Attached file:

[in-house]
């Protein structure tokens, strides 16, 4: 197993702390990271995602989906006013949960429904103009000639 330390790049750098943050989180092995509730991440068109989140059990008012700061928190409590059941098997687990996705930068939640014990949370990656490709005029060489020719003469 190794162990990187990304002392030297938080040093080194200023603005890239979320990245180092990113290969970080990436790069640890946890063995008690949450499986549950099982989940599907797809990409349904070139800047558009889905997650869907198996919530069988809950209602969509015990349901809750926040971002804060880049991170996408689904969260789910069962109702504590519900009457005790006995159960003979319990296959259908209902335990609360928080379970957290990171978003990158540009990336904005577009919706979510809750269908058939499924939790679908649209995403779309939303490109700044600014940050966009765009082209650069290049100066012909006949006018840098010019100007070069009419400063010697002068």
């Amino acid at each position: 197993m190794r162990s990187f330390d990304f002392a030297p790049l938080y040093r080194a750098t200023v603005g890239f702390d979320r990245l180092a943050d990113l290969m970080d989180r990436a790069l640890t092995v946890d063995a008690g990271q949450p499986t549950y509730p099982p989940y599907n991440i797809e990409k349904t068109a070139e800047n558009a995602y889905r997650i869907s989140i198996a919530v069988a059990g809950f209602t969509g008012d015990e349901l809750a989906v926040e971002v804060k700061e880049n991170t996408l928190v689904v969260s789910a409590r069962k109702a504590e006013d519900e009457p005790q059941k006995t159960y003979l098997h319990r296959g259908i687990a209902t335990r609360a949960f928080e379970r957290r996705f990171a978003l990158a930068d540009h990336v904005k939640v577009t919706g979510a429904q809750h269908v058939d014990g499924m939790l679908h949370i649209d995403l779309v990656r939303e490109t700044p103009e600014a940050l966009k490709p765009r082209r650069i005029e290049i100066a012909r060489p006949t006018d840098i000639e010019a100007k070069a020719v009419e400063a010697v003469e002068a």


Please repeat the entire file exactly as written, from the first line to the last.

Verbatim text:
[in-house]
């Protein structure tokens, strides 16, 4: 197993702390990271995602989906006013949960429904103009000639 330390790049750098943050989180092995509730991440068109989140059990008012700061928190409590059941098997687990996705930068939640014990949370990656490709005029060489020719003469 190794162990990187990304002392030297938080040093080194200023603005890239979320990245180092990113290969970080990436790069640890946890063995008690949450499986549950099982989940599907797809990409349904070139800047558009889905997650869907198996919530069988809950209602969509015990349901809750926040971002804060880049991170996408689904969260789910069962109702504590519900009457005790006995159960003979319990296959259908209902335990609360928080379970957290990171978003990158540009990336904005577009919706979510809750269908058939499924939790679908649209995403779309939303490109700044600014940050966009765009082209650069290049100066012909006949006018840098010019100007070069009419400063010697002068």
């Amino acid at each position: 197993m190794r162990s990187f330390d990304f002392a030297p790049l938080y040093r080194a750098t200023v603005g890239f702390d979320r990245l180092a943050d990113l290969m970080d989180r990436a790069l640890t092995v946890d063995a008690g990271q949450p499986t549950y509730p099982p989940y599907n991440i797809e990409k349904t068109a070139e800047n558009a995602y889905r997650i869907s989140i198996a919530v069988a059990g809950f209602t969509g008012d015990e349901l809750a989906v926040e971002v804060k700061e880049n991170t996408l928190v689904v969260s789910a409590r069962k109702a504590e006013d519900e009457p005790q059941k006995t159960y003979l098997h319990r296959g259908i687990a209902t335990r609360a949960f928080e379970r957290r996705f990171a978003l990158a930068d540009h990336v904005k939640v577009t919706g979510a429904q809750h269908v058939d014990g499924m939790l679908h949370i649209d995403l779309v990656r939303e490109t700044p103009e600014a940050l966009k490709p765009r082209r650069i005029e290049i100066a012909r060489p006949t006018d840098i000639e010019a100007k070069a020719v009419e400063a010697v003469e002068a």